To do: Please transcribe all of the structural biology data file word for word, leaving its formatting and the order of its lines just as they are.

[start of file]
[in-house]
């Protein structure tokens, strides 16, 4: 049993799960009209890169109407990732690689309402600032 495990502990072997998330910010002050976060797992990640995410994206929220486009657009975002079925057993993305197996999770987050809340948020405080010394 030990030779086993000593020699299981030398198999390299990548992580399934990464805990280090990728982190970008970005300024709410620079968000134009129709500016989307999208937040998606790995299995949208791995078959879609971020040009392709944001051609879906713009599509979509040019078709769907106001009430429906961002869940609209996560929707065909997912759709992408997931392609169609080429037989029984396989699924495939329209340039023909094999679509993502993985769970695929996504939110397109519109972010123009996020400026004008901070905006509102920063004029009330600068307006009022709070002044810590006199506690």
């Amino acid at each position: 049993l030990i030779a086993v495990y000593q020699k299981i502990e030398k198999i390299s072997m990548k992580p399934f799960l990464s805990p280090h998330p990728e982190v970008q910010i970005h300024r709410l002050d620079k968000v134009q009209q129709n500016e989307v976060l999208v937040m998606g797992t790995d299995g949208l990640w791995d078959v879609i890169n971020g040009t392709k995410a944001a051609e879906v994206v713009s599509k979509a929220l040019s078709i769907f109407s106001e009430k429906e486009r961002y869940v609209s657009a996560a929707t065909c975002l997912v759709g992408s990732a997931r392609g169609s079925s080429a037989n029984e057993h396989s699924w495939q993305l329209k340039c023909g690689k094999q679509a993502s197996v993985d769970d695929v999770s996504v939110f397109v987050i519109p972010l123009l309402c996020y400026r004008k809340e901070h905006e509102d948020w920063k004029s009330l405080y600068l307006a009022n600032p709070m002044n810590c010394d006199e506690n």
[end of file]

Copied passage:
[in-house]
């Protein structure tokens, strides 16, 4: 049993799960009209890169109407990732690689309402600032 495990502990072997998330910010002050976060797992990640995410994206929220486009657009975002079925057993993305197996999770987050809340948020405080010394 030990030779086993000593020699299981030398198999390299990548992580399934990464805990280090990728982190970008970005300024709410620079968000134009129709500016989307999208937040998606790995299995949208791995078959879609971020040009392709944001051609879906713009599509979509040019078709769907106001009430429906961002869940609209996560929707065909997912759709992408997931392609169609080429037989029984396989699924495939329209340039023909094999679509993502993985769970695929996504939110397109519109972010123009996020400026004008901070905006509102920063004029009330600068307006009022709070002044810590006199506690």
């Amino acid at each position: 049993l030990i030779a086993v495990y000593q020699k299981i502990e030398k198999i390299s072997m990548k992580p399934f799960l990464s805990p280090h998330p990728e982190v970008q910010i970005h300024r709410l002050d620079k968000v134009q009209q129709n500016e989307v976060l999208v937040m998606g797992t790995d299995g949208l990640w791995d078959v879609i890169n971020g040009t392709k995410a944001a051609e879906v994206v713009s599509k979509a929220l040019s078709i769907f109407s106001e009430k429906e486009r961002y869940v609209s657009a996560a929707t065909c975002l997912v759709g992408s990732a997931r392609g169609s079925s080429a037989n029984e057993h396989s699924w495939q993305l329209k340039c023909g690689k094999q679509a993502s197996v993985d769970d695929v999770s996504v939110f397109v987050i519109p972010l123009l309402c996020y400026r004008k809340e901070h905006e509102d948020w920063k004029s009330l405080y600068l307006a009022n600032p709070m002044n810590c010394d006199e506690n």